Published in The Independent on 31st August 2015 here.
A Palestinian-Syrian refugee from Yarmouk has become the latest viral sensation to hit the Internet. Abdul, a single father of two, was photographed with his daughter slung over his shoulder, selling biros in the streets of Beirut. An activist utilized the magic of the Internet to find him and within just three hours thousands of dollars were raised. On the face of it, such outpourings of compassion demonstrate the collective power of the Internet – of humans helping each other out.
But stories like Abdul’s are not uncommon. His plight is echoed in millions of people across the region and across the world. In Lebanon alone, Syrian refugees make up 1.2 million of a roughly 4.5 million population. Indeed Lebanon has more refugees per capita than any other nation in the world (hear that, Europe?). Lebanon has no ‘formal’ refugee camps, and beggars and street children are a common phenomenon. In Jordan, the Zaatari refugee camp houses over 80,000 Syrian refugees with the camp rapidly becoming a permanent settlement. In fact, one in five Syrians are now refugees according to the UN. All these numbers represent individual lives – lives we will never hear of nor see. What about those displaced people who are systematically ignored, marginalized and unheard?
21st April, 2015
Published in The Independent here
Last winter my cousin died on a migrant ship in the Mediterranean Sea. Amjad was 26 years old. My family were ethnically cleansed from Palestine in 1948, after which they settled in Damascus. Since 2011 they have been embroiled in a war not of their making. Food, water, heating, security and hope are becoming luxuries, scarcer by the day.
Meanwhile, I can buy mangoes and coconuts in December, I attend a top university, and my idea of a problem is when ‘Orange is the New Black’ won’t load on Netflix. My cousin and I are no different – we have the same genetic make-up, speak the same language and follow the same religion. And yet my maroon British passport gives me both immunity and freedom, whereas he perished fleeing a bloodthirsty civil war. Borders do not and should not mean anything: it is simply by chance that I am here and they are there. Where is the justice in that?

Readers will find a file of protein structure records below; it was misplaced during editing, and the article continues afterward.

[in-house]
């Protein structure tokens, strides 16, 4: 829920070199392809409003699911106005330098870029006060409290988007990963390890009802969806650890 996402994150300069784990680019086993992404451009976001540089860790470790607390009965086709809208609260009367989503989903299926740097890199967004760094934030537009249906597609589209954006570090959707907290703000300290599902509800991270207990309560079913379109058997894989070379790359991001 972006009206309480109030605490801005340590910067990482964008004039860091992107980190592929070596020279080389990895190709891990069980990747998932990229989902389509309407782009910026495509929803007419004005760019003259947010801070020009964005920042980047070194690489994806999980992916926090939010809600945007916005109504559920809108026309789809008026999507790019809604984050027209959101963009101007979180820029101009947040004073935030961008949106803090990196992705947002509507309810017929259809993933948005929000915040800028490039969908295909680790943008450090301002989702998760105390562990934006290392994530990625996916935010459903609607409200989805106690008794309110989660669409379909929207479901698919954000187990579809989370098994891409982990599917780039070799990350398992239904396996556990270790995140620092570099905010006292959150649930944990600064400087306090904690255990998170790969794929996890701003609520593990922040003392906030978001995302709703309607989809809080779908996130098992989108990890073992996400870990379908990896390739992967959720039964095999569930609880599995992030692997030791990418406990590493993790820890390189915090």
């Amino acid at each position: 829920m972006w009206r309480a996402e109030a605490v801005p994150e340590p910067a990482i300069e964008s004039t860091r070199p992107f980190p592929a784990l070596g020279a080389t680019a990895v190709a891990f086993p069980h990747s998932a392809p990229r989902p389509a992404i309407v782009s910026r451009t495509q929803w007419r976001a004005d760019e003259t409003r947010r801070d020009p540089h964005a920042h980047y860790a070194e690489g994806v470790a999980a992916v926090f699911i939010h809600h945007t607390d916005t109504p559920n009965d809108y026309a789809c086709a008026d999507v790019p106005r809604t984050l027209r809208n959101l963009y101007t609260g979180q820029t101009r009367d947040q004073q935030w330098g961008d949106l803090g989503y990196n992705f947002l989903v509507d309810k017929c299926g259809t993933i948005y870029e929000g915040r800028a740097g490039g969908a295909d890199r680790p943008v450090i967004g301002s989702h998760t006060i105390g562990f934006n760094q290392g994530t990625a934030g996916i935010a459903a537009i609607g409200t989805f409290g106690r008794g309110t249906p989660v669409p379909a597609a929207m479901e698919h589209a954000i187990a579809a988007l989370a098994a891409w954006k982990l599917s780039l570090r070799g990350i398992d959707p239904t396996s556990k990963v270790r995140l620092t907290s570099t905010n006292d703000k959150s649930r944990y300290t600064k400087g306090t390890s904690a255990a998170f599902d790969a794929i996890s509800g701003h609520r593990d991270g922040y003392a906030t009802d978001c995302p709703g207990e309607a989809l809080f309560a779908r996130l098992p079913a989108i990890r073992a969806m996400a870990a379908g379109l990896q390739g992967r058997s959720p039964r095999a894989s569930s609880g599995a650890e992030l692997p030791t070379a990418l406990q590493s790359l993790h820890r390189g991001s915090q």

I miss home. Perpetually. I scroll through my twitter home page, with journalists and analysts sharing articulate insights into the politics on the ground. The terror and dominance of ISIS, the tensions in Jerusalem, the simmering chaos in Baghdad: I watch the images of war paint my screen daily as winter sets over Britain.
I went to a bonfire last night and lit my first firework, it reminded me of when I was 11 in Baghdad, I was on a Ferris wheel in a theme park and I saw a firework fly into the sky and I remember thinking ‘how great! Even in times of war they still have fireworks’ only this one didn’t go off. It continued to travel through the sky, arching high. Then it fell, there was a moment of calm, everyone held their breath in the stagnant air. Then the ground shook and my ears hurt. People screamed, my uncle drove on the pavement. We got home, ate watermelon and laughed about it.
First let me start by saying that I am sorry for your loss. Sincerely. The agony of losing a son, let alone losing one so publicly and in such savage circumstances, is the worst thing a parent can ever do and I wish it on no man. I watched the coverage and, like the rest of the world, I was rightly disgusted.
The slaughter of your son was gruesome, but a big part of why the world has seen it is because he is an American and I do not resent that, I’ve long since realised that a man’s passport puts a diplomatic price on his value. When I was 12 in 2005, we were trapped on the border between Iraq and Jordan and bombs, bullets and fear fell like rain on the cars around the crossing. We would have died if the American troops hadn’t saved us. They gave us food, water and medical care in their compound. All because we were British. The circumstances surrounding the death of your son were extraordinary. However, the nauseating reality of his death has, unfortunately, become ordinary. Deaths are not new to the region.